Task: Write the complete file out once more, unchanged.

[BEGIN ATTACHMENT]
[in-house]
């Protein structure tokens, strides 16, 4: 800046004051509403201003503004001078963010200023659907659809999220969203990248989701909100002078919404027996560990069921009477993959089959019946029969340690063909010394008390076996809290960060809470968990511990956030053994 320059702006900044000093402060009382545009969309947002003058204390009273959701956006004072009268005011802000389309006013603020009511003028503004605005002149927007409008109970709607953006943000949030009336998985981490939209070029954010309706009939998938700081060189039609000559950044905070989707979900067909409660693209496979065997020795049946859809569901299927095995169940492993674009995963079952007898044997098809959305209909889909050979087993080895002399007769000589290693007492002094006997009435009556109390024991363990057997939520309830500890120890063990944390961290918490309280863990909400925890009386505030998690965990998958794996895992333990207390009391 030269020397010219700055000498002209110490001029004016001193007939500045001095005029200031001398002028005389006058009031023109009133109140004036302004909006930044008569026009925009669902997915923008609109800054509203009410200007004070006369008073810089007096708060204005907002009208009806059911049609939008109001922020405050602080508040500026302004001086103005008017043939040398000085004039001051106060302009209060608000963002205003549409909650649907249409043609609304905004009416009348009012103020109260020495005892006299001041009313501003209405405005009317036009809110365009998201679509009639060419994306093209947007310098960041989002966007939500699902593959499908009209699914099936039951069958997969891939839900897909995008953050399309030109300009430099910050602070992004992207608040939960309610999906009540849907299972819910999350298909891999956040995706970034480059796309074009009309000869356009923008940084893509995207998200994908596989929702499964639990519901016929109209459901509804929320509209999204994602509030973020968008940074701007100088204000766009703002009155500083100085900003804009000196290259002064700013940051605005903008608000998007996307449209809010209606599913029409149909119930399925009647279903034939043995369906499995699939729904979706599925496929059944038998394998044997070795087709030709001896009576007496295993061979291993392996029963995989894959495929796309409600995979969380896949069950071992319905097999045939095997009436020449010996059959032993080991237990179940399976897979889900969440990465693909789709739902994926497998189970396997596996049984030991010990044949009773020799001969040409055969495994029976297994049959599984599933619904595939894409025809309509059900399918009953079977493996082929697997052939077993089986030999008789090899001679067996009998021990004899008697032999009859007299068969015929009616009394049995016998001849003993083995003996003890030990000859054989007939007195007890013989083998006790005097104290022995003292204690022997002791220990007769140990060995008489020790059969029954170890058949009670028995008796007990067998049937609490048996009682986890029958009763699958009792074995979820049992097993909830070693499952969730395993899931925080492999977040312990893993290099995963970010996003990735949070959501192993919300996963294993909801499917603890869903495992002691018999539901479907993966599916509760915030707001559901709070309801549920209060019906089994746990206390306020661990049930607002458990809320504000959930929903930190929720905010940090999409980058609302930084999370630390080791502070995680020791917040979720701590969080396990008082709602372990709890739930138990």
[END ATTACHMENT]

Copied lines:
[in-house]
């Protein structure tokens, strides 16, 4: 800046004051509403201003503004001078963010200023659907659809999220969203990248989701909100002078919404027996560990069921009477993959089959019946029969340690063909010394008390076996809290960060809470968990511990956030053994 320059702006900044000093402060009382545009969309947002003058204390009273959701956006004072009268005011802000389309006013603020009511003028503004605005002149927007409008109970709607953006943000949030009336998985981490939209070029954010309706009939998938700081060189039609000559950044905070989707979900067909409660693209496979065997020795049946859809569901299927095995169940492993674009995963079952007898044997098809959305209909889909050979087993080895002399007769000589290693007492002094006997009435009556109390024991363990057997939520309830500890120890063990944390961290918490309280863990909400925890009386505030998690965990998958794996895992333990207390009391 030269020397010219700055000498002209110490001029004016001193007939500045001095005029200031001398002028005389006058009031023109009133109140004036302004909006930044008569026009925009669902997915923008609109800054509203009410200007004070006369008073810089007096708060204005907002009208009806059911049609939008109001922020405050602080508040500026302004001086103005008017043939040398000085004039001051106060302009209060608000963002205003549409909650649907249409043609609304905004009416009348009012103020109260020495005892006299001041009313501003209405405005009317036009809110365009998201679509009639060419994306093209947007310098960041989002966007939500699902593959499908009209699914099936039951069958997969891939839900897909995008953050399309030109300009430099910050602070992004992207608040939960309610999906009540849907299972819910999350298909891999956040995706970034480059796309074009009309000869356009923008940084893509995207998200994908596989929702499964639990519901016929109209459901509804929320509209999204994602509030973020968008940074701007100088204000766009703002009155500083100085900003804009000196290259002064700013940051605005903008608000998007996307449209809010209606599913029409149909119930399925009647279903034939043995369906499995699939729904979706599925496929059944038998394998044997070795087709030709001896009576007496295993061979291993392996029963995989894959495929796309409600995979969380896949069950071992319905097999045939095997009436020449010996059959032993080991237990179940399976897979889900969440990465693909789709739902994926497998189970396997596996049984030991010990044949009773020799001969040409055969495994029976297994049959599984599933619904595939894409025809309509059900399918009953079977493996082929697997052939077993089986030999008789090899001679067996009998021990004899008697032999009859007299068969015929009616009394049995016998001849003993083995003996003890030990000859054989007939007195007890013989083998006790005097104290022995003292204690022997002791220990007769140990060995008489020790059969029954170890058949009670028995008796007990067998049937609490048996009682986890029958009763699958009792074995979820049992097993909830070693499952969730395993899931925080492999977040312990893993290099995963970010996003990735949070959501192993919300996963294993909801499917603890869903495992002691018999539901479907993966599916509760915030707001559901709070309801549920209060019906089994746990206390306020661990049930607002458990809320504000959930929903930190929720905010940090999409980058609302930084999370630390080791502070995680020791917040979720701590969080396990008082709602372990709890739930138990």